History: DR. LEONARD JEFFRIES HONORS ZUMBI DOS PALMARES

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[Education: History]

On June 15, 2013, Dr. Leonard Kweku Jeffries, the co-founder and vice-president of World African Diaspora Union (WADU) gave an excellent allocution on “Zumbi dos Palmares and the Global African Revolution” at the Malcolm X & Dr. Betty Shabazz Memorial and Educational Center in Washington Heights.

Prior to Dr. Jeffries’ delivery, the Peoples Survival Program, Universal Zulu Nation, and the Kemetic Masters of the Martial Arts showed the 1984 film “Quilombo” which elucidates the rise of the Quilombolas, or Maroons, under the leadership of Zumbi and their valorous battles against the Portuguese in Brazil.

Zumbi was born free in 1655 at a Portuguese colony in Brazil called Alagoas. He said in 1661, at the tender age of six, Zumbi was apprehended by the Portuguese and sold to Father Antonio Melo. Within nine years of his detainment, Zumbi freed himself from Father Melo’s captivity to later become the King of the Quilombo dos Palmares and one of the most feared military strategist in world history.

Zumbi was betrayed by a mulatto who led the Portuguese to his remote settlement. The Portuguese took Zumbi into custody and decapitated him at the age of 39 on November 20, 1695.  Dr. Jeffries said the Portuguese publically displayed Zumbi's severed head to send a message of terror to other Africans who might consider adopting Zumbi’s valor and to illustrate to the Quilombolas that Zumbi was not immortal and godlike. However, the Quilombolas continued to engage in warfare with the Portuguese until the 18th century and they presently still remain in their quilombos.

As a remote settlement in Bahia, Brazil, the quilombo was established in the 1600s by enslaved Africans known as Quilombolas who sought sovereignty and fought to terminate their oppression as delivered by the Dutch and Portuguese. The Quilombolas' military utilized Capoeria, an African-Brazilian martial arts system and other military tactics to secure their settlements and keep the Portuguese at bay. Some scholars estimate that the Quilombolas are the posterities of the Imbangala --Mbangala-- warriors of Angola who also fought the Portuguese. The Imbangala were the warriors from Angola who founded and established the Kasanje Kingdom.

The Quilombolas’ war with the Portuguese lasted until the 18th century and coincided with Queen Nzingha’s courageous battles against the Dutch and Portuguese. However, the battles of Anacaona, supreme Caciques (leader) of Hispaniola (Haiti / Dominican Republic) with the Spaniards from 1492 until her death in 1503 preceded that of the Quilombolas and served as a paradigm for future generations of African revolutionaries in the Western Hemisphere.

Case in point: the African Maroon Padrejean’s, or Padre Jean or Pedro Juan, of Saint –Dominique (Haiti) audacious battles against the French in1676 along with those of an African Maroon by the name of Francois Makandal (Neg Yosef) who spearheaded a revolutionary movement in Saint –Dominique (Haiti) from 1751-1757. Makandal’s revolutionary spirit was later captured by Boukman, a maroon and houngan (Vodou priest) in 1791, and brilliantly executed by General Jean-Jacques Dessalines in 1804 – thus, abolishing slavery in Haiti and establishing Haiti as the first recognizable African sovereign nation outside of Africa.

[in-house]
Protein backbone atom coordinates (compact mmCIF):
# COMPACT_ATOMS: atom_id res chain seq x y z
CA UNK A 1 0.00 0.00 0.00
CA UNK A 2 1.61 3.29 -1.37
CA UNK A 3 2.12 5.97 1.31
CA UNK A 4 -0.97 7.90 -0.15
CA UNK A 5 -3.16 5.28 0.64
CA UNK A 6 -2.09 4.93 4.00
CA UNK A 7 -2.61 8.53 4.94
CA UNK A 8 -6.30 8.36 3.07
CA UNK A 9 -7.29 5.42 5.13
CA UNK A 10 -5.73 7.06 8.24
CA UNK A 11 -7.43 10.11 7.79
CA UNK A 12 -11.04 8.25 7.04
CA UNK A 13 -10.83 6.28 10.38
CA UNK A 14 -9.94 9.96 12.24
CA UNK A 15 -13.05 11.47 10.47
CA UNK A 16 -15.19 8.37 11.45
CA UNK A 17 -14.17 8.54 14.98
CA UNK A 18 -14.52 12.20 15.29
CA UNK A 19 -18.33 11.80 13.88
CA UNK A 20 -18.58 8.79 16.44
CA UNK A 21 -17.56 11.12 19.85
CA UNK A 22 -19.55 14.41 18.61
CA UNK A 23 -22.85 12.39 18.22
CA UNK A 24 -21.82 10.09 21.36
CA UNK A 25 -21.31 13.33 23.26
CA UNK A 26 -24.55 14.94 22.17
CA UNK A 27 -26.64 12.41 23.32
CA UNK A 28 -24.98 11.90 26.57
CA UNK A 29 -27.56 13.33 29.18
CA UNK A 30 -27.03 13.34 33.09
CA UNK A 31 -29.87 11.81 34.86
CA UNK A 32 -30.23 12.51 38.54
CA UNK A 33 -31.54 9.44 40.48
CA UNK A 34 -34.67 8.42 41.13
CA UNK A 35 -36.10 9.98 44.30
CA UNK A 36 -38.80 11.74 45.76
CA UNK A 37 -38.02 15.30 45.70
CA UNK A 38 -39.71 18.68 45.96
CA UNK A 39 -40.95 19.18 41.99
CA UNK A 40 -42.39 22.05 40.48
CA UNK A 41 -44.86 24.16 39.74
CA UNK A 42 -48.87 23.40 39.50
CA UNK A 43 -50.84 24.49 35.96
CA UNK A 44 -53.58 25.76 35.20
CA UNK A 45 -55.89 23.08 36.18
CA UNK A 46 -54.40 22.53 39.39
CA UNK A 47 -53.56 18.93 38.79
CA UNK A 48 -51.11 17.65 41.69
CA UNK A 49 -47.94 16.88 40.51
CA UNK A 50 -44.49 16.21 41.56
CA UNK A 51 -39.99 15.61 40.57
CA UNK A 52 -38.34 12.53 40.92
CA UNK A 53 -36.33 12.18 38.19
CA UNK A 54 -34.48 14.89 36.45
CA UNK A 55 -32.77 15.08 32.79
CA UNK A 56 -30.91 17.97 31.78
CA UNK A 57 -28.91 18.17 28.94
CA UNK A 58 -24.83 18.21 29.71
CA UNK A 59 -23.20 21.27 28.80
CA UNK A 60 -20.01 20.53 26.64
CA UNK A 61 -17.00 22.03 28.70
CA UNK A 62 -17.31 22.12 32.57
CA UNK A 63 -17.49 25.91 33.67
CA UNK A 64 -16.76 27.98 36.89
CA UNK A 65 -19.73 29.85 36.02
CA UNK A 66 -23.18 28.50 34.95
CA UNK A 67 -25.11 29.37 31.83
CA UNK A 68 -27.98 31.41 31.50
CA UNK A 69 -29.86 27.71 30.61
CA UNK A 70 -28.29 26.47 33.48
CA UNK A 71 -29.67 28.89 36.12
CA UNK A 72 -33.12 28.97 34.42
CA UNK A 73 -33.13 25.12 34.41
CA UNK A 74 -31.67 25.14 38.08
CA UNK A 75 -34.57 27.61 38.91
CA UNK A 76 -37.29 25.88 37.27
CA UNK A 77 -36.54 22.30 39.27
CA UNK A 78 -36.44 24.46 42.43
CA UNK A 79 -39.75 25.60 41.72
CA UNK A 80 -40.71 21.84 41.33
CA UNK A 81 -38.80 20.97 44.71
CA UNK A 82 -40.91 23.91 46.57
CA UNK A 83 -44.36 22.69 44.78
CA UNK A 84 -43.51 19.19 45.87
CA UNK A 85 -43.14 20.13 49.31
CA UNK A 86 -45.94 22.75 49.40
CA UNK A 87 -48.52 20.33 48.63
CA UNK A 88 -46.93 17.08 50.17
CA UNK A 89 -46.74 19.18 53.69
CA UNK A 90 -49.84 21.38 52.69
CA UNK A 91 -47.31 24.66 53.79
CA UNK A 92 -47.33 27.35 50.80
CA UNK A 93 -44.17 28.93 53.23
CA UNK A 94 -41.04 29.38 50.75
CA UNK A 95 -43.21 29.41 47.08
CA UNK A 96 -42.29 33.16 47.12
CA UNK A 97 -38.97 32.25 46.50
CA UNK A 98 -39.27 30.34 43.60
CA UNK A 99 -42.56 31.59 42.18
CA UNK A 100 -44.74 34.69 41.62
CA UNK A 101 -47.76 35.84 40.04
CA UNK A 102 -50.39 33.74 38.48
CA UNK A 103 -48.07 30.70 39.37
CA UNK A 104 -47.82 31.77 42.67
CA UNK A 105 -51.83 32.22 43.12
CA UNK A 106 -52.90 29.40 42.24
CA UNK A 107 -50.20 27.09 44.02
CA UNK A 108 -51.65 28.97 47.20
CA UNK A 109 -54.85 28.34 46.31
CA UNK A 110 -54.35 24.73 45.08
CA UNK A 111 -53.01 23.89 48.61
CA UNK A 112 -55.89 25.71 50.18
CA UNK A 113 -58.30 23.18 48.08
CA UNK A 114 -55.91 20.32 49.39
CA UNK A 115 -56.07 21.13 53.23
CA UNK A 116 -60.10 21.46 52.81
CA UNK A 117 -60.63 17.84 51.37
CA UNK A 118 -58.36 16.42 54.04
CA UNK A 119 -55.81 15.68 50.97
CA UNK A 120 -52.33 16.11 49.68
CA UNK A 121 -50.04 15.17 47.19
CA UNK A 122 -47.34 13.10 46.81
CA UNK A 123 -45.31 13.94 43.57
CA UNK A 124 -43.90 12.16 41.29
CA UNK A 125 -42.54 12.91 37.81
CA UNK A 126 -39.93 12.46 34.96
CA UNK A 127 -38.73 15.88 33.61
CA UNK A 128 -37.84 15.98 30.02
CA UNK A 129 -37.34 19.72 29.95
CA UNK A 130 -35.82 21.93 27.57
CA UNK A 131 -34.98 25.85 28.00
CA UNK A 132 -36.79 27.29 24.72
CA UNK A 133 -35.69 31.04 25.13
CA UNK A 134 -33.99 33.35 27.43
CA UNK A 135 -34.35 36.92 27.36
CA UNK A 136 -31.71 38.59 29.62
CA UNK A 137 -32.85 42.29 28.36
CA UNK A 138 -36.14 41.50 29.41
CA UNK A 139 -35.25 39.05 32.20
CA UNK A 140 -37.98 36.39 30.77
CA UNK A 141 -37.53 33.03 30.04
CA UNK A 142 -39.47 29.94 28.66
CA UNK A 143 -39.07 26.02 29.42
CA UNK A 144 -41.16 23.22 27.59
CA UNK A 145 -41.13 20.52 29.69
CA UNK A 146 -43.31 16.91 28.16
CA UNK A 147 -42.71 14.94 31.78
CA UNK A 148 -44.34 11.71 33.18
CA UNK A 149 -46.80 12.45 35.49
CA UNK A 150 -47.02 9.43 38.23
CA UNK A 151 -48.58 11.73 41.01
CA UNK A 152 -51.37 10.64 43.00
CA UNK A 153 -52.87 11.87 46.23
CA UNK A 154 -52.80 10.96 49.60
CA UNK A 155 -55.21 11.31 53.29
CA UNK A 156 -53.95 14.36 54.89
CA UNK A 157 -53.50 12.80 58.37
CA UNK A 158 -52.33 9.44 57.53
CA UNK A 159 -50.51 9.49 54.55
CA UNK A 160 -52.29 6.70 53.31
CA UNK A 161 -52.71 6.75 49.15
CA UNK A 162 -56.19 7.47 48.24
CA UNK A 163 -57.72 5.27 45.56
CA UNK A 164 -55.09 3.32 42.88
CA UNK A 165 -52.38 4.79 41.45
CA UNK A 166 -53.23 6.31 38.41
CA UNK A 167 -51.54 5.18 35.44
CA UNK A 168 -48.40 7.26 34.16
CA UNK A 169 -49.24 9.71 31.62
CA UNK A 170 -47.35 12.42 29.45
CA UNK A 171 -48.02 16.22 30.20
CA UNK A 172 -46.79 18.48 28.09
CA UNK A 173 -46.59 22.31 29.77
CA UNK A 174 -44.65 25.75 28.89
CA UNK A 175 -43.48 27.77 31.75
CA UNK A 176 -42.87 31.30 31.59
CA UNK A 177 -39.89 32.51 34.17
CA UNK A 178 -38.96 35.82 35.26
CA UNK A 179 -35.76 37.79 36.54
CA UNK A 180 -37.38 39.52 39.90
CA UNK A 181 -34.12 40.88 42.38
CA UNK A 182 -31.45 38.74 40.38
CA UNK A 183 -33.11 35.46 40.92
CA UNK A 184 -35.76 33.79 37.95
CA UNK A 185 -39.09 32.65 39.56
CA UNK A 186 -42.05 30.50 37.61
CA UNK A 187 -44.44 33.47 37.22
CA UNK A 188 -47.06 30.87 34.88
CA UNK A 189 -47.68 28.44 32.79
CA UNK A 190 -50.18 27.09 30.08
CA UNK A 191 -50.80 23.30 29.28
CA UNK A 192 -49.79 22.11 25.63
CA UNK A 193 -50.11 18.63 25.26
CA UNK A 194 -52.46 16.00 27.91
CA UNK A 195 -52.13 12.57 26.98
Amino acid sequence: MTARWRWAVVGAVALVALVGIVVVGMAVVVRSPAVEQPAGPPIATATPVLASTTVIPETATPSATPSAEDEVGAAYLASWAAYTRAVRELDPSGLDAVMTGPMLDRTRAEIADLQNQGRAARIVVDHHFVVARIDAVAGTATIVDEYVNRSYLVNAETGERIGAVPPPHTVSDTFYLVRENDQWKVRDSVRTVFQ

Dr. Jeffries said the African revolutionary struggle continues as Africans are fighting globally to retain their African mines while trying to maintain their African minds which are constantly being under attack by foreign forces and external diseconomies. However, using a system analysis, Dr. Jeffries concluded with a positive note by citing strong economic growth in numerous African countries; the establishment of the potential political power of Haiti joining the African Union to be followed by other Caribbean nations;  and the cultural emergence of a new African Renaissance as expressed by upcoming young African scholars, such as Reggie Mabry, founder of the “Black Millionaire Code” who, through his groundbreaking research, uncovered the “Secret of the ANKH” and postulates that the African is not a race, but a species where all other races derived. For Dr. Jeffries, these current economic, political, and cultural developments within the global African community are not only promising, but revolutionary.

Professor Patrick Delices is a political analyst/commentator for the Black Star News and the author of “The Digital Economy,” Journal of International Affairs. For nearly a decade, Prof. Delices has taught Africana Studies at Hunter College. He also served as a research fellow for the late Pulitzer Prize recipient, Dr. Manning Marable at Columbia University. 

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